If you’re a retailer that carries vapor and e-cigarette products, the U.S. Food and Drug Administration (FDA) has finalized its compliance policy surrounding retailer actions regarding e-cigarette products.
The updated guidance comes as the FDA prepares to lose its current leader, commissioner Dr. Scott Gottlieb, who announced his resignation in early March 2019 [read more here]. This updated guidance is part of the agency’s comprehensive plan for tobacco and nicotine regulation and an effort to be transparent and make its expectations for retailers carrying e-cigarettes as clear as possible. In the past year, e-cigarettes have come under scrutiny as the FDA has attempted to address what it’s called an ‘epidemic’ of youth having access to and becoming addicted to nicotine through the rampant use of e-cigarette devices and products like the popular JUUL vaping device.
“Today’s final guidance will improve industry’s ability to comply with federal tobacco laws and regulations. It provides additional clarity to vape shops on their responsibilities under federal law. At the same time, it explains that retailers can continue to assist their adult customers with vaping products by demonstrating or explaining how to properly use an e-cigarette or other electronic nicotine delivery system,” said Gottlieb in a press release from the FDA. “We’ll continue to take meaningful steps to advance our comprehensive plan for tobacco and nicotine regulation. As part of that multi-year policy roadmap, we’re committed to issuing foundational rules related to product review and assisting industry in complying with federal tobacco regulations through online information, meetings, webinars and guidance documents. Today’s final guidance is another example of our work to strike an appropriate balance between regulation and encouraging development of innovative tobacco products for currently addicted adult smokers that may be less dangerous than cigarettes.”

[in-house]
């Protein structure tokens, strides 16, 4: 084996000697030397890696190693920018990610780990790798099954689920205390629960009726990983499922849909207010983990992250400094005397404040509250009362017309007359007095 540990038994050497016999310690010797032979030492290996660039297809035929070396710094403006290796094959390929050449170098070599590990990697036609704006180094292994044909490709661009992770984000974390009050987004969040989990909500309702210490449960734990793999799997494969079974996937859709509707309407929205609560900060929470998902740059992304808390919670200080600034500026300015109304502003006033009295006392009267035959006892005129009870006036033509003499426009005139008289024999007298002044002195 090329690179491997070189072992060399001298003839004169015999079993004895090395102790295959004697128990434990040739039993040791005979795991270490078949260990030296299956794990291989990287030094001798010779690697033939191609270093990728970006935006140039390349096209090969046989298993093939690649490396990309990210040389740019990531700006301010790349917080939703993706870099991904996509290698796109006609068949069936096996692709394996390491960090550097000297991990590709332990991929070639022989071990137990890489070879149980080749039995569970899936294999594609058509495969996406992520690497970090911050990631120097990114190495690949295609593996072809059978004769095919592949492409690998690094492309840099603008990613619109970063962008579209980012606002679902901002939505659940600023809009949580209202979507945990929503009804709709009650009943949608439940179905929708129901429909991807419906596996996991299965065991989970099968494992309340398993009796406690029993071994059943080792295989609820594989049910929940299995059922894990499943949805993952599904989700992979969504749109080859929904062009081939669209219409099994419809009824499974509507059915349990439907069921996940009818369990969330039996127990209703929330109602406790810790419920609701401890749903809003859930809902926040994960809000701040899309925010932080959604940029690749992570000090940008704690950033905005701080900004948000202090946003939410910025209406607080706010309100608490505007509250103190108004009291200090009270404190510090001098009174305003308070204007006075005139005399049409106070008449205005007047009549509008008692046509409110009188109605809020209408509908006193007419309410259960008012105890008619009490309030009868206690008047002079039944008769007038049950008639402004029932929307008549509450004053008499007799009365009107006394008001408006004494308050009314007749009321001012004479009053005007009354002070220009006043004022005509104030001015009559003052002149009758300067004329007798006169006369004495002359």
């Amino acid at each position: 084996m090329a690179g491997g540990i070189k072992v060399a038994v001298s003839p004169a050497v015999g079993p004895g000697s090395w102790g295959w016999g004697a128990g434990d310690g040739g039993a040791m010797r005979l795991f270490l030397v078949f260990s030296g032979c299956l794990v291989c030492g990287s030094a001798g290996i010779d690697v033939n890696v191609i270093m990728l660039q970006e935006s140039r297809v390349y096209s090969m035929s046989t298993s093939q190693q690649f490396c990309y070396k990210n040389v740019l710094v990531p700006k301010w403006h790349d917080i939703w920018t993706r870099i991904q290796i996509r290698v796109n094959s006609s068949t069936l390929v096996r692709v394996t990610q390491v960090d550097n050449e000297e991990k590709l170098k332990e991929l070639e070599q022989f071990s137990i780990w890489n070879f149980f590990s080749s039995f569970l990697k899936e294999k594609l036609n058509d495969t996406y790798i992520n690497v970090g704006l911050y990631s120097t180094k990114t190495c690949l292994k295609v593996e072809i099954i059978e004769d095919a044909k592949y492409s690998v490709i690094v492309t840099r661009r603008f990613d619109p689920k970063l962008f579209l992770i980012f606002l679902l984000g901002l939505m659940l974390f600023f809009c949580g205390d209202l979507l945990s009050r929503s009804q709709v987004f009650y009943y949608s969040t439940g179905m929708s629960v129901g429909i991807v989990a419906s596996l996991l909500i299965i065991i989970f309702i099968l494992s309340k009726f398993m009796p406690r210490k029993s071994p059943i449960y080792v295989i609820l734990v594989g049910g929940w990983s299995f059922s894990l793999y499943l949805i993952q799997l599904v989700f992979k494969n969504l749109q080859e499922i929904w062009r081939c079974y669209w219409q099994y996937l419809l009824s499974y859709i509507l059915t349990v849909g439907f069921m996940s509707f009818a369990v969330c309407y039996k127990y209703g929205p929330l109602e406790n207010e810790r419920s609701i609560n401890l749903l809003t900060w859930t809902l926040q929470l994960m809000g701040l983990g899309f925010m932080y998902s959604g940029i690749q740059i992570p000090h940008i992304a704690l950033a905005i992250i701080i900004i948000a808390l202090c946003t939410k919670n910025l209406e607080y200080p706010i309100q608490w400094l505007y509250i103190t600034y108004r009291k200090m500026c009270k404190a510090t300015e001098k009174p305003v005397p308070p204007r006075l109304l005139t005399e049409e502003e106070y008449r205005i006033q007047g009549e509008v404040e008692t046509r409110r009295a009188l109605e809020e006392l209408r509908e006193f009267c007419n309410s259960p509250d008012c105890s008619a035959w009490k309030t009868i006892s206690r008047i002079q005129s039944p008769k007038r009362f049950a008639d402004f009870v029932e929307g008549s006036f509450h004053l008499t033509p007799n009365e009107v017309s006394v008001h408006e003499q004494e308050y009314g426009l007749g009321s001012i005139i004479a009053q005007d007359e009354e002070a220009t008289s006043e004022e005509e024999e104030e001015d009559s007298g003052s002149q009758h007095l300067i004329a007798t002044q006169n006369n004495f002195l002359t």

The updated guidance impacts any retailer that sales e-cigarettes, e-liquids, vaporizers and other electronic nicotine delivery systems (ENDS), including their components and parts. Under the Federal Food, Drug and Cosmetic Act, vape shops and those carrying covered products like e-cigarettes are subject to certain requirements similar to those who deal with tobacco products. Anyone that manufactures, prepares, compounds or processes e-cigarettes and other vaping products must register their establishments, list their products, submit certain health documents, report ingredient lists and report harmful and potentially harmful constituents. Any new product must receive premarket approval from the FDA before being released onto the U.S. market.